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Identifying Linkages with a Cluster-based Methodology

Although many methods for studying linkages between economic sectors exist, most methods only analyse the linkages between a specific sector and all other sectors, or the effects of all sectors on the economy as a whole. Cluster analysis may be helpful to analyse which sectors are strongly connected to each other, when no specific sector is given in advance. The present article reviews how cluster analysis contributes to the analysis of intersectoral linkages. Furthermore, it describes several possible identification methods of these clusters. After selecting the best method, the article provides an index that can be used to compute the degree of similarity between clusters in different regions, countries, or time periods.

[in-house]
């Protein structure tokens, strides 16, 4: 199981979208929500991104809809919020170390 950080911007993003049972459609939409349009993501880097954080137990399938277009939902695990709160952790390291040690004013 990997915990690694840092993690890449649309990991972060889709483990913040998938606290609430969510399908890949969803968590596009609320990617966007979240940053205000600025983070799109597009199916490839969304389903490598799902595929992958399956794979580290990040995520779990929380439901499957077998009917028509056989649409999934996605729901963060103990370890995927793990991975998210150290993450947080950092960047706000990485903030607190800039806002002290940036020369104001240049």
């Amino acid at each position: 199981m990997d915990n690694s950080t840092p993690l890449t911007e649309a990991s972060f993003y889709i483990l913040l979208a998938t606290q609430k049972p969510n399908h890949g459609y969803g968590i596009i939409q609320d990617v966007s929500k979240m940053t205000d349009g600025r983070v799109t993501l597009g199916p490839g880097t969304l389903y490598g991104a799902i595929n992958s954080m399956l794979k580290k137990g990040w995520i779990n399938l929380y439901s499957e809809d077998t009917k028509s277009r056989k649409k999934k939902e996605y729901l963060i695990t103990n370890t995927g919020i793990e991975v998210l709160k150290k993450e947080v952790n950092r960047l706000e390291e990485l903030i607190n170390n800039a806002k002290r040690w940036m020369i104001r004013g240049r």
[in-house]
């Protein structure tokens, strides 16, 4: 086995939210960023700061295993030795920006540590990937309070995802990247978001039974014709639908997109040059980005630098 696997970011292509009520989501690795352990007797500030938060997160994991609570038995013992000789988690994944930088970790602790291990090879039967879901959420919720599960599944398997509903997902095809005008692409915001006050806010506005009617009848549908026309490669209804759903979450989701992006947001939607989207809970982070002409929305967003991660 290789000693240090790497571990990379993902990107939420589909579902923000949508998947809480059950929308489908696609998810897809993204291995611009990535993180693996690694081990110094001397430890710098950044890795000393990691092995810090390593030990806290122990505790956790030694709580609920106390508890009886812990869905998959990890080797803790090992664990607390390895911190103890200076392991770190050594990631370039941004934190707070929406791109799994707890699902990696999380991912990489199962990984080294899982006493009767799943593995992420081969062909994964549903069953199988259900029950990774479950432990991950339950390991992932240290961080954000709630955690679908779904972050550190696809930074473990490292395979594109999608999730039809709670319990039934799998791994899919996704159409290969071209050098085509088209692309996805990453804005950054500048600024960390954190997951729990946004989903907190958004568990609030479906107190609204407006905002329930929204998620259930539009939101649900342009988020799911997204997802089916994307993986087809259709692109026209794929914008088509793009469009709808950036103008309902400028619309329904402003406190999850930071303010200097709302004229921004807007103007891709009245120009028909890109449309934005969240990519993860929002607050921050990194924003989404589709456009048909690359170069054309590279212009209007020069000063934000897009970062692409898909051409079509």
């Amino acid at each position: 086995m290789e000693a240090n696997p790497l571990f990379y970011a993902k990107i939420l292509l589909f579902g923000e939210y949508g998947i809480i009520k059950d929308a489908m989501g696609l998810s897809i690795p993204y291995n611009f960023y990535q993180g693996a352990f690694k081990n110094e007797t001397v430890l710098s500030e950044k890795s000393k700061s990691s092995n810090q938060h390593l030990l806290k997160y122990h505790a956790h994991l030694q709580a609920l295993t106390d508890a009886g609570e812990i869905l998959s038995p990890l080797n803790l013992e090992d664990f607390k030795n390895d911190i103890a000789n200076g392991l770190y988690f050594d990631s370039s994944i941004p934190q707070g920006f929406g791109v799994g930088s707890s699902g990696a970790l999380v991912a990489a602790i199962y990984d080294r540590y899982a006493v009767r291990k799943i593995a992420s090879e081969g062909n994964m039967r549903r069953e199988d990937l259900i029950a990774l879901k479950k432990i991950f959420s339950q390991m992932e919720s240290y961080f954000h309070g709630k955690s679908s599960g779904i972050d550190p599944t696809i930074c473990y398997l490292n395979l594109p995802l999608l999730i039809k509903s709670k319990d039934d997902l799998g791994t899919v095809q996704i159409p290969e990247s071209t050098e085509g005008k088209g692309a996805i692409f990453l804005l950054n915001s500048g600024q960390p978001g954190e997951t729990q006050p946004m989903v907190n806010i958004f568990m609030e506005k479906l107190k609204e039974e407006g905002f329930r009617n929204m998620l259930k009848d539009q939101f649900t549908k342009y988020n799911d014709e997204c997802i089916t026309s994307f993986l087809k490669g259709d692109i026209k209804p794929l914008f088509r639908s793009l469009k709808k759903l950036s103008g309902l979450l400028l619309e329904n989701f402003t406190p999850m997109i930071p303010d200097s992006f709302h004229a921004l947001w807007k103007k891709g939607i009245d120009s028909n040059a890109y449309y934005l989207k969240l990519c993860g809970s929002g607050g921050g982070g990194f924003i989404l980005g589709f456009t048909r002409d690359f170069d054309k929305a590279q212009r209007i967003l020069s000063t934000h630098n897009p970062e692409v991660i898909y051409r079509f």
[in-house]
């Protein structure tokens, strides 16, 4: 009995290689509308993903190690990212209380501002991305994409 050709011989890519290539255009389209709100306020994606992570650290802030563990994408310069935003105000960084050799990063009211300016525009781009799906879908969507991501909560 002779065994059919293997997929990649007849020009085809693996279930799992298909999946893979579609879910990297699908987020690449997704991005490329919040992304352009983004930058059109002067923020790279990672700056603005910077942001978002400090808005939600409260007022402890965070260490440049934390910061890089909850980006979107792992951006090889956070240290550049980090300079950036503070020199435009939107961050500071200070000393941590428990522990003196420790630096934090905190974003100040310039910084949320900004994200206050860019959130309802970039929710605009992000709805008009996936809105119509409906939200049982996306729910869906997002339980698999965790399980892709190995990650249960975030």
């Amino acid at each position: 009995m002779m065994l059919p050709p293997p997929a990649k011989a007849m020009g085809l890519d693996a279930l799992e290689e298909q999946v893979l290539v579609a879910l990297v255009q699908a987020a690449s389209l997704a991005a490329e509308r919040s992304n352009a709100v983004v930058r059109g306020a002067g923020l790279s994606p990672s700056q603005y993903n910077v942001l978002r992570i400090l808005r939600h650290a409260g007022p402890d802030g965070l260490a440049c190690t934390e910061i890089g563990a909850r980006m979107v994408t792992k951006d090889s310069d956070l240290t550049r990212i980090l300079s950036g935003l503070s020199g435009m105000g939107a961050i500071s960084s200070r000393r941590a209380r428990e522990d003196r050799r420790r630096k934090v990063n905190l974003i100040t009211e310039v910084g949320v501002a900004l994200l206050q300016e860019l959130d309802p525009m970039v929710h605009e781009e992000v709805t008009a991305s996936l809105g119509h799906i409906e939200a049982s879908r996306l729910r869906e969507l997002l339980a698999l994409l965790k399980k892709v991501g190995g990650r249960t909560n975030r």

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Article provided by Taylor & Francis Journals in its journal Economic Systems Research.

Volume (Year): 14 (2002)
Issue (Month): 2 ()
Pages: 131-146

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Handle: RePEc:taf:ecsysr:v:14:y:2002:i:2:p:131-146
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  1. Krugman, Paul & Venables, Anthony J., 1996. "Integration, specialization, and adjustment," European Economic Review, Elsevier, vol. 40(3-5), pages 959-967, April.
  2. Michael Sonis & J. D. Hewings & Jiemin Guo, 2000. "A New Image of Classical Key Sector Analysis: Minimum Information Decomposition of the Leontief Inverse," Economic Systems Research, Taylor & Francis Journals, vol. 12(3), pages 401-423.
  3. Ina Drejer, 2000. "Comparing Patterns of Industrial Interdependence in National Systems of Innovation - A Study of Germany, the United Kingdom, Japan and the United States," Economic Systems Research, Taylor & Francis Journals, vol. 12(3), pages 377-399.
  4. Axel During & Hermann Schnabel, 2000. "Imputed Interindustry Technology Flows - A Comparative SMFA Analysis," Economic Systems Research, Taylor & Francis Journals, vol. 12(3), pages 363-375.
  5. Forni, Mario & Paba, Sergio, 2001. "Knowledge Spillovers and the Growth of Local Industries," CEPR Discussion Papers 2934, C.E.P.R. Discussion Papers.
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